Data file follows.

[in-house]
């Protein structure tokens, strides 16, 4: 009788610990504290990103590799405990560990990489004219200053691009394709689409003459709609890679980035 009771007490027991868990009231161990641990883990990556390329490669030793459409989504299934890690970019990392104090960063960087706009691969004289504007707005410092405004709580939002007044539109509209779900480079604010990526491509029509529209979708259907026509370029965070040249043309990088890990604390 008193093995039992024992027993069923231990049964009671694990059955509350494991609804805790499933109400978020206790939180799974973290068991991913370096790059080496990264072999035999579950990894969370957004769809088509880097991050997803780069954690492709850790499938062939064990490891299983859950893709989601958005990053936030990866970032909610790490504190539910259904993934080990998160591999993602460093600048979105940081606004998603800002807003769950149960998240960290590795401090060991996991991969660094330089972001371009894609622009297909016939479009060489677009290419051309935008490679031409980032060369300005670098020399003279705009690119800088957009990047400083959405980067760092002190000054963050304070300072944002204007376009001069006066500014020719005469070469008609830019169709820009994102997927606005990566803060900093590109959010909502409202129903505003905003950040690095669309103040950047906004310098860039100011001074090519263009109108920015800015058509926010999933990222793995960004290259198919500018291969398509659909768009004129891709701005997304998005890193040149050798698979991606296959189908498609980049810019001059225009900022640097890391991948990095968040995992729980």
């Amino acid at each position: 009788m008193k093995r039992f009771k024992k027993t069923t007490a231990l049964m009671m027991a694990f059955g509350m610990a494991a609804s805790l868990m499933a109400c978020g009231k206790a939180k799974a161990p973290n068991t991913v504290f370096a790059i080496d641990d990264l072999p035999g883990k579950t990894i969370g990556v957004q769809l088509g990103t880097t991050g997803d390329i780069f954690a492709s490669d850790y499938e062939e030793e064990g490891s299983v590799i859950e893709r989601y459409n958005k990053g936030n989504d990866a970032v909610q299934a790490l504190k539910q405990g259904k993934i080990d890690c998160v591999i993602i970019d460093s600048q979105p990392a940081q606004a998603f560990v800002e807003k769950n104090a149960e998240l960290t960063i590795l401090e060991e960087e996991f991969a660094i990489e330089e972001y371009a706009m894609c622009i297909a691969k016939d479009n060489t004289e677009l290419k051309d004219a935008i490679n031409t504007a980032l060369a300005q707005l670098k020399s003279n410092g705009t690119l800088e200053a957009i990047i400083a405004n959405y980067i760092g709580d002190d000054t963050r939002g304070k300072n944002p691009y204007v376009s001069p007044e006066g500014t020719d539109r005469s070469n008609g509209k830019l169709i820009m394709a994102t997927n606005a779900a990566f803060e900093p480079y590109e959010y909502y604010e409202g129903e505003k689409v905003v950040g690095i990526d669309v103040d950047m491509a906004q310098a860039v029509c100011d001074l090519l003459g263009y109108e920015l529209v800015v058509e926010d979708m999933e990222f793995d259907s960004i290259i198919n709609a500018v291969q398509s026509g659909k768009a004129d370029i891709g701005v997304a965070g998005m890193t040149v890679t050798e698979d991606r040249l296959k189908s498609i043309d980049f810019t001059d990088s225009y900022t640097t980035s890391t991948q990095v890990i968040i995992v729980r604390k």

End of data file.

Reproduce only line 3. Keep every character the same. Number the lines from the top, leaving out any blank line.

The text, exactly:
């Amino acid at each position: 009788m008193k093995r039992f009771k024992k027993t069923t007490a231990l049964m009671m027991a694990f059955g509350m610990a494991a609804s805790l868990m499933a109400c978020g009231k206790a939180k799974a161990p973290n068991t991913v504290f370096a790059i080496d641990d990264l072999p035999g883990k579950t990894i969370g990556v957004q769809l088509g990103t880097t991050g997803d390329i780069f954690a492709s490669d850790y499938e062939e030793e064990g490891s299983v590799i859950e893709r989601y459409n958005k990053g936030n989504d990866a970032v909610q299934a790490l504190k539910q405990g259904k993934i080990d890690c998160v591999i993602i970019d460093s600048q979105p990392a940081q606004a998603f560990v800002e807003k769950n104090a149960e998240l960290t960063i590795l401090e060991e960087e996991f991969a660094i990489e330089e972001y371009a706009m894609c622009i297909a691969k016939d479009n060489t004289e677009l290419k051309d004219a935008i490679n031409t504007a980032l060369a300005q707005l670098k020399s003279n410092g705009t690119l800088e200053a957009i990047i400083a405004n959405y980067i760092g709580d002190d000054t963050r939002g304070k300072n944002p691009y204007v376009s001069p007044e006066g500014t020719d539109r005469s070469n008609g509209k830019l169709i820009m394709a994102t997927n606005a779900a990566f803060e900093p480079y590109e959010y909502y604010e409202g129903e505003k689409v905003v950040g690095i990526d669309v103040d950047m491509a906004q310098a860039v029509c100011d001074l090519l003459g263009y109108e920015l529209v800015v058509e926010d979708m999933e990222f793995d259907s960004i290259i198919n709609a500018v291969q398509s026509g659909k768009a004129d370029i891709g701005v997304a965070g998005m890193t040149v890679t050798e698979d991606r040249l296959k189908s498609i043309d980049f810019t001059d990088s225009y900022t640097t980035s890391t991948q990095v890990i968040i995992v729980r604390k």